Published Monday, 9th July 2018 in SAC Consulting news
Biosecurity is a key consideration when it comes to housing beef cattle.
New buildings should minimise the risk of introducing or spreading disease, and isolation/quarantine facilities should be provided for ill as well as incoming livestock.
The guidelines are included in a new online publication produced by the Scottish Government’s Farm Advisory Service, which is delivered by specialists at SAC Consulting, part of Scotland’s Rural College (SRUC).
Beef Cattle Housing Guidance warns that cattle housed under improperly designed buildings are at risk of contracting disease and infections if the proper biosecurity measures are not taken.
Farmers are advised to wash down areas for vehicles and footwear to keep diseases from spreading to different locations of the farm. These wash-down areas should be designed to keep the contaminated water away from the livestock.
Other topics covered by the booklet include: regulatory approvals, services, ventilation, waste handling, location, choice of housing system, space requirements, materials and references.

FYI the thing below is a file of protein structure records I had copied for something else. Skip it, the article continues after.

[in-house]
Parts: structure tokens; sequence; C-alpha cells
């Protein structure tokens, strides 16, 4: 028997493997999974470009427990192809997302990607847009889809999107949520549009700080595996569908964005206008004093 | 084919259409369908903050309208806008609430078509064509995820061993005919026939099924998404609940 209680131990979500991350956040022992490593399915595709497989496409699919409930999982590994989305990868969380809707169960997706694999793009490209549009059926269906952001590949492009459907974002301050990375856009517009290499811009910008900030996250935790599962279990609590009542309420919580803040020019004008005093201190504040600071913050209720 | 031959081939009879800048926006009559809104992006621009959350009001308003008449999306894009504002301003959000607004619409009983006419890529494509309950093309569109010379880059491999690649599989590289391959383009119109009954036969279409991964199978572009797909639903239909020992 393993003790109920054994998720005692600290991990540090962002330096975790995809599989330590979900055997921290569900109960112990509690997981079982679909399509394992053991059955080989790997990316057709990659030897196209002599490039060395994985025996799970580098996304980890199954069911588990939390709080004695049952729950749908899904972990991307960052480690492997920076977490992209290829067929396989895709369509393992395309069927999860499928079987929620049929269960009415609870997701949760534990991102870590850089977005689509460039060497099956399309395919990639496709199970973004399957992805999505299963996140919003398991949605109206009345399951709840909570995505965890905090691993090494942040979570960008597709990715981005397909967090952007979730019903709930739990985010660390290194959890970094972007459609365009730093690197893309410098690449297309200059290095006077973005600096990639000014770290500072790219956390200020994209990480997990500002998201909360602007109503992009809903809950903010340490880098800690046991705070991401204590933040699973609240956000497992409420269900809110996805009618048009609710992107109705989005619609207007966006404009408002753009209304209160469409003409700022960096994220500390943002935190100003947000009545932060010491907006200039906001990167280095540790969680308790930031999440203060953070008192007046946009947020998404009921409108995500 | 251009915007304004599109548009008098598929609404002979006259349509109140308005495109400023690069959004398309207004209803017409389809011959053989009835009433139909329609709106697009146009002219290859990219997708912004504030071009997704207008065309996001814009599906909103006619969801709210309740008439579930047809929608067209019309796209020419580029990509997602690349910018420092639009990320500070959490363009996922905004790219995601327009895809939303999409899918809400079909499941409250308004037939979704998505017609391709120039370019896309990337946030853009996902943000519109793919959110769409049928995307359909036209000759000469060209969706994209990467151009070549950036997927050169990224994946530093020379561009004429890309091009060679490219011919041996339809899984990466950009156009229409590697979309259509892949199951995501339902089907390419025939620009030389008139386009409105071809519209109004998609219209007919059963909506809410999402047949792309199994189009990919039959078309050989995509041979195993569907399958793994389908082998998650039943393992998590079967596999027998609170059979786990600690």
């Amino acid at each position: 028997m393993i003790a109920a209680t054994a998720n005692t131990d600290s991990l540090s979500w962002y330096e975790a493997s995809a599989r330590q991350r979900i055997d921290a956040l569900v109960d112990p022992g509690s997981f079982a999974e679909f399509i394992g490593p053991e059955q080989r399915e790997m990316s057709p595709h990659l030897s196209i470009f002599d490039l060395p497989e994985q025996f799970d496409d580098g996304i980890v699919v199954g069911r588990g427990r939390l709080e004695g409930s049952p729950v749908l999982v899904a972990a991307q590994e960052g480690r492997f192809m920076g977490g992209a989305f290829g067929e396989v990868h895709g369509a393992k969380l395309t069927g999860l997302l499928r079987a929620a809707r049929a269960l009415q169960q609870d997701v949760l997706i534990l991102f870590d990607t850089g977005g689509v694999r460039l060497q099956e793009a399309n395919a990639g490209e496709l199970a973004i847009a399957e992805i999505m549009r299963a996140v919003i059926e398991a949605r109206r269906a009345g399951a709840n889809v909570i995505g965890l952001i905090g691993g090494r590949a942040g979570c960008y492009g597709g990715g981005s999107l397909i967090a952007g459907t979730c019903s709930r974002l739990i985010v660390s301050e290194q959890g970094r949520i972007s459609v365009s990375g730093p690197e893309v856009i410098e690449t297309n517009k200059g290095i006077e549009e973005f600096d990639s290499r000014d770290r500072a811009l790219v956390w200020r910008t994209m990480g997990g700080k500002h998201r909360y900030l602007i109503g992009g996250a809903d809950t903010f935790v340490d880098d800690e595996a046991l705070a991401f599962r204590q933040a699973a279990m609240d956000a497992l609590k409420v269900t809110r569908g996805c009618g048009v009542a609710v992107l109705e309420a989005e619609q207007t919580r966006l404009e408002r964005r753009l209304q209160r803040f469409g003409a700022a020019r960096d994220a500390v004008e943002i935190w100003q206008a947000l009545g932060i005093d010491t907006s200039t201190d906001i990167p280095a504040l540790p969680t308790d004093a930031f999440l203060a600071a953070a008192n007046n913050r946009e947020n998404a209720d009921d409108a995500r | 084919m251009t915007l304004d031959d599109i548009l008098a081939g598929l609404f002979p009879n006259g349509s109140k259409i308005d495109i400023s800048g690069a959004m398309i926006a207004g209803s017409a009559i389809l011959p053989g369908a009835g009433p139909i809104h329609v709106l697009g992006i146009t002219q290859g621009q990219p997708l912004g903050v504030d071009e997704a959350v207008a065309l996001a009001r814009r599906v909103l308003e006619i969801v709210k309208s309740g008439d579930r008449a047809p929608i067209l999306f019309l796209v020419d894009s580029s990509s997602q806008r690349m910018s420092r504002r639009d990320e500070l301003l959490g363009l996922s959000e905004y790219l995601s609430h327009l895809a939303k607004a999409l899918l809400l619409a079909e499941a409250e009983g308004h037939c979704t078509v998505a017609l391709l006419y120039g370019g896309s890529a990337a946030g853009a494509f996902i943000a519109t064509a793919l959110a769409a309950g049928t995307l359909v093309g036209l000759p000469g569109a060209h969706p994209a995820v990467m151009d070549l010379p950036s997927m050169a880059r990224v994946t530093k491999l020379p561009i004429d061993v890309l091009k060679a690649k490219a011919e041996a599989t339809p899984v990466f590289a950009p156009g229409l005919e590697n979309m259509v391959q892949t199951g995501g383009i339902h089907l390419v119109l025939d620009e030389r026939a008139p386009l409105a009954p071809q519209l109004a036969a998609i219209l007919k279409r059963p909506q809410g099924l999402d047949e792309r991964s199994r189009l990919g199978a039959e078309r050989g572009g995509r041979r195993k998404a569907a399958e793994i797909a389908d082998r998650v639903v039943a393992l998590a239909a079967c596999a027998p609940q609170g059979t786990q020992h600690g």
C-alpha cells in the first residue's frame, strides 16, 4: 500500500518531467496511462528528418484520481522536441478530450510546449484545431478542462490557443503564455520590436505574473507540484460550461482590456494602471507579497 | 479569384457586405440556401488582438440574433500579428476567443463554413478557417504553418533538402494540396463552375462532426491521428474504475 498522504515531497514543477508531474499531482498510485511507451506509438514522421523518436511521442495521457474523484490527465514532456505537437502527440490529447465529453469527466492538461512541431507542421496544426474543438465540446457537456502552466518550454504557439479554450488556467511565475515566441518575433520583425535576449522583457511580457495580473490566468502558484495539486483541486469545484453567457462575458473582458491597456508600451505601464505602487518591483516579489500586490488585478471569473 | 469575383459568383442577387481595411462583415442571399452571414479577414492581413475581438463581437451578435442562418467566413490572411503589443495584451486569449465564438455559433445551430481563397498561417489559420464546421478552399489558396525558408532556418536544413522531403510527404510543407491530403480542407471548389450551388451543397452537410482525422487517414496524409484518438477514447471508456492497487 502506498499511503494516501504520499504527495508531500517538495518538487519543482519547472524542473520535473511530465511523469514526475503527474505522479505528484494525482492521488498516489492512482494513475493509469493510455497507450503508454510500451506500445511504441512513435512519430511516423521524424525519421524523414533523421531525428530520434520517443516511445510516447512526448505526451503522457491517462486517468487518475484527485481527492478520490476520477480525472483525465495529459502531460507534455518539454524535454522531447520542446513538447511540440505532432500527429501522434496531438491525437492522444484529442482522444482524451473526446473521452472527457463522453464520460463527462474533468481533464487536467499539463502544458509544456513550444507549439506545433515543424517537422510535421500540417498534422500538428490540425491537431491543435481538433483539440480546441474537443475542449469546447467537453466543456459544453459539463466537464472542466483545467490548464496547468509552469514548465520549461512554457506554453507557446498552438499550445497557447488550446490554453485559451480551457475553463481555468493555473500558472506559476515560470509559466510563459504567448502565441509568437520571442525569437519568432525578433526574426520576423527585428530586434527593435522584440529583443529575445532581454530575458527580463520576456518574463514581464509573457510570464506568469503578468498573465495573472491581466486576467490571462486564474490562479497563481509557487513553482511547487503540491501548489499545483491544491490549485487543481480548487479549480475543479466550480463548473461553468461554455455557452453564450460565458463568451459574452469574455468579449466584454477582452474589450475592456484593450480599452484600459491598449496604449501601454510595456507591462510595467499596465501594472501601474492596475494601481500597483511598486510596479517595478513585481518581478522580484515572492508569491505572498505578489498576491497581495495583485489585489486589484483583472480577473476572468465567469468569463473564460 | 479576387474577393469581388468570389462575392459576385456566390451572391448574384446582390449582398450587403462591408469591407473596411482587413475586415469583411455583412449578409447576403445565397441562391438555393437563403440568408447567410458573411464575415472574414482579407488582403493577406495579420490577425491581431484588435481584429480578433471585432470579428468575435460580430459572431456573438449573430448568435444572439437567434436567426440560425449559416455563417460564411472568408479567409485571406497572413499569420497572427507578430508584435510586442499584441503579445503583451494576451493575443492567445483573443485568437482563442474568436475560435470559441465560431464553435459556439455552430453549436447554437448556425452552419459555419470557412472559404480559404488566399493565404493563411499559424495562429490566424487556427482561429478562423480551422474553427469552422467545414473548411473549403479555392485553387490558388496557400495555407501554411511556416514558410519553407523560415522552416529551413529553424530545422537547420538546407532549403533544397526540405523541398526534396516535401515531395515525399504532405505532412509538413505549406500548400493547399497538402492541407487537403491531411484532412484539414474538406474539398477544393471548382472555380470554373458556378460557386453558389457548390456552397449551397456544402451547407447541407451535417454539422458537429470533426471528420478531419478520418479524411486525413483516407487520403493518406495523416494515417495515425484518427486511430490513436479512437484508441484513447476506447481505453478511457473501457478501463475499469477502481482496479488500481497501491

Housing cattle in Scotland requires consideration firstly of animal health, welfare and biosecurity but should also aim to provide a safe and efficient environment for stock workers and should minimise any negative impact on the environment.
SAC Consulting’s Jim Campbell, who wrote the publication, said: “This booklet is intended to provide basic welfare, regulatory and environmental information for farmers considering the erection of a new beef cattle shed and also provides links to sources of more detailed information.”
To view the booklet, click here.
For free telephone advice, call the FAS hotline on 0300 323 0161 (9am-5pm, Monday-Friday) or email email@example.com
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